The U.S. trade deficit widened more than forecast in March as higher volume of foreign oil drove the biggest increase in imports in more than four years.

The deficit rose 10.4 percent to $63.9 billion, the Commerce Department said yesterday. Imports and exports were both the second-highest on record.

The U.S. imports two-thirds of its oil, and the biggest rise in crude prices since June is offsetting the benefit to U.S. exports from a weaker dollar.

"We were paying sharply more in March for imported oil, and, frankly, that's only going to contribute to a lot more red ink in April," said Stuart Hoffman, chief economist at PNC Financial Services Group, of Pittsburgh.

The trade shortfall with China narrowed to $17.2 billion in March from $18.4 billion a month earlier. Imports from China were the lowest since May 2006, while exports to China were a record.

The trade picture with the Asian nation "is still a big mess," said Peter Morici, an economics professor at the University of Maryland. "There's not going to be much improvement."

Through the first three months of the year, the deficit with China climbed to $57 billion from $47.3 billion in the same period a year earlier, and it accounted for almost a third of the overall gap in March.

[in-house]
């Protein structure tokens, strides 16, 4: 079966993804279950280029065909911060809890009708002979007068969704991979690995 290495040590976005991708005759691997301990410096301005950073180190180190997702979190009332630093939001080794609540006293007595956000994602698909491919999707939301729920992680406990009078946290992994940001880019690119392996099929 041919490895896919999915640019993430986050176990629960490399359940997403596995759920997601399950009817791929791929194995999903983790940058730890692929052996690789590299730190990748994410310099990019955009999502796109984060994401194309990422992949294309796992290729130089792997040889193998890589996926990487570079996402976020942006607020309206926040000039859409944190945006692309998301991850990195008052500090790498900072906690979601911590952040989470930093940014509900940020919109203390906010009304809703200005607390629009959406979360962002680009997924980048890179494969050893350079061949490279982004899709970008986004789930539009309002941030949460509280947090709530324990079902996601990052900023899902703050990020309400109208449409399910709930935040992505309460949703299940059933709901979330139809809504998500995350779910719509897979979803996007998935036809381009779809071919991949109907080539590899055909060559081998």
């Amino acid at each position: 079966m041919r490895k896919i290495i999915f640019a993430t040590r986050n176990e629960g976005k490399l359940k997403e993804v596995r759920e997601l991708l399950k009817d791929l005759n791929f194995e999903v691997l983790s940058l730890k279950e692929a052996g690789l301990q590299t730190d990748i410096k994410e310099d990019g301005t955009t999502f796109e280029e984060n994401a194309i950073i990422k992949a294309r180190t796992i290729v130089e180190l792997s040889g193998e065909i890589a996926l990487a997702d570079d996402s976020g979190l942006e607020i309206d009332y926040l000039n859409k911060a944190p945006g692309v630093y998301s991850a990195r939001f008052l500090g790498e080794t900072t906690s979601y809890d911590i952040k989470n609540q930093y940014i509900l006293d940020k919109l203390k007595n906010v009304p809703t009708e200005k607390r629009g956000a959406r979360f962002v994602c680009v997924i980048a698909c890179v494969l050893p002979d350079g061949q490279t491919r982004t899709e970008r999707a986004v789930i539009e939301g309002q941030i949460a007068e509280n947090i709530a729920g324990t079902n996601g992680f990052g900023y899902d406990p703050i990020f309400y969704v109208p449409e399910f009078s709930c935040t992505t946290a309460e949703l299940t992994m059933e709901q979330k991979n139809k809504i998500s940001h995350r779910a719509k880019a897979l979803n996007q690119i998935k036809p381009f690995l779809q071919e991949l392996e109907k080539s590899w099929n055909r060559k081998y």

The wider trade gap in March probably will lead the government to revise down its estimate of first-quarter economic growth. Economists at Morgan Stanley forecast that revised figures will show the economy grew 0.9 percent in the first three months of the year, compared with the government's advance estimate of 1.3 percent issued last month.

"We saw a big increase in oil imports, but, in general, growth in the U.S. is slowing and we should see import growth moderating," said Jay Bryson, global economist at Wachovia Corp. in Charlotte, N.C. "As we look forward, trade should be less of a drag because of global demand for U.S. exports."

Imports of goods and services rose 4.5 percent in March, the biggest increase since November 2002, to $190.1 billion. Imports of industrial supplies, which include petroleum, rose to $49.1 billion from $44.1 billion.

Imports of petroleum products rose to a seasonally adjusted $24.6 billion from $20.9 billion a month earlier.

Exports rose 1.8 percent to $126.2 billion in March from $124 billion a month earlier, led by record sales of industrial supplies and autos.